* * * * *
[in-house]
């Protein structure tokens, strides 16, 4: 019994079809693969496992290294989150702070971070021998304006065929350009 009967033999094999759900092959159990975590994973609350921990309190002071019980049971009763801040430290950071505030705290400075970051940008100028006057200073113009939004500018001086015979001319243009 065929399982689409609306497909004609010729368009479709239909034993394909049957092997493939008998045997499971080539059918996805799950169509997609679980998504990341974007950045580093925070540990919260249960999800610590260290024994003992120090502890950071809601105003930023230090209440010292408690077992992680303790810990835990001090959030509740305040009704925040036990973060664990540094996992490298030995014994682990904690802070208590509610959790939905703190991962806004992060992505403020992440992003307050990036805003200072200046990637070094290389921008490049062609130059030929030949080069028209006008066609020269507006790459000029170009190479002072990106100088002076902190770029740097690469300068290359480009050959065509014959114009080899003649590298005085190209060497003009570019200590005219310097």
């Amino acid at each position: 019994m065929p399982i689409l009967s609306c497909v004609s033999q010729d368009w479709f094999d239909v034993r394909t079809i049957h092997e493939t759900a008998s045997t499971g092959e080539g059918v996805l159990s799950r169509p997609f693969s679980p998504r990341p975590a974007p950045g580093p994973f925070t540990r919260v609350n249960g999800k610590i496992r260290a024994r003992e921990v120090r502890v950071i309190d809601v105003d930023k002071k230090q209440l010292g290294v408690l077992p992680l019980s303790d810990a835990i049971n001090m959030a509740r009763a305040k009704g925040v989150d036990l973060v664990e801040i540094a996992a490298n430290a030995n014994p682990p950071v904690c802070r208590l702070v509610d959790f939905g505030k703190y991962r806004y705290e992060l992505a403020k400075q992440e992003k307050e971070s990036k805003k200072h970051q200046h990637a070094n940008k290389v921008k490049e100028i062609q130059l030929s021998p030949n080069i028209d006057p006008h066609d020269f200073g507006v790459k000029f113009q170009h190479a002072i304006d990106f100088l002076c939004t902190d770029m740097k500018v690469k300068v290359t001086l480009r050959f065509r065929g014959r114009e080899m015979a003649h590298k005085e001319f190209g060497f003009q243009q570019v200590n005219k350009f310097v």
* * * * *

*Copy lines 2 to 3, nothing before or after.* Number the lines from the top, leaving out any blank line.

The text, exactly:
């Protein structure tokens, strides 16, 4: 019994079809693969496992290294989150702070971070021998304006065929350009 009967033999094999759900092959159990975590994973609350921990309190002071019980049971009763801040430290950071505030705290400075970051940008100028006057200073113009939004500018001086015979001319243009 065929399982689409609306497909004609010729368009479709239909034993394909049957092997493939008998045997499971080539059918996805799950169509997609679980998504990341974007950045580093925070540990919260249960999800610590260290024994003992120090502890950071809601105003930023230090209440010292408690077992992680303790810990835990001090959030509740305040009704925040036990973060664990540094996992490298030995014994682990904690802070208590509610959790939905703190991962806004992060992505403020992440992003307050990036805003200072200046990637070094290389921008490049062609130059030929030949080069028209006008066609020269507006790459000029170009190479002072990106100088002076902190770029740097690469300068290359480009050959065509014959114009080899003649590298005085190209060497003009570019200590005219310097």
């Amino acid at each position: 019994m065929p399982i689409l009967s609306c497909v004609s033999q010729d368009w479709f094999d239909v034993r394909t079809i049957h092997e493939t759900a008998s045997t499971g092959e080539g059918v996805l159990s799950r169509p997609f693969s679980p998504r990341p975590a974007p950045g580093p994973f925070t540990r919260v609350n249960g999800k610590i496992r260290a024994r003992e921990v120090r502890v950071i309190d809601v105003d930023k002071k230090q209440l010292g290294v408690l077992p992680l019980s303790d810990a835990i049971n001090m959030a509740r009763a305040k009704g925040v989150d036990l973060v664990e801040i540094a996992a490298n430290a030995n014994p682990p950071v904690c802070r208590l702070v509610d959790f939905g505030k703190y991962r806004y705290e992060l992505a403020k400075q992440e992003k307050e971070s990036k805003k200072h970051q200046h990637a070094n940008k290389v921008k490049e100028i062609q130059l030929s021998p030949n080069i028209d006057p006008h066609d020269f200073g507006v790459k000029f113009q170009h190479a002072i304006d990106f100088l002076c939004t902190d770029m740097k500018v690469k300068v290359t001086l480009r050959f065509r065929g014959r114009e080899m015979a003649h590298k005085e001319f190209g060497f003009q243009q570019v200590n005219k350009f310097v």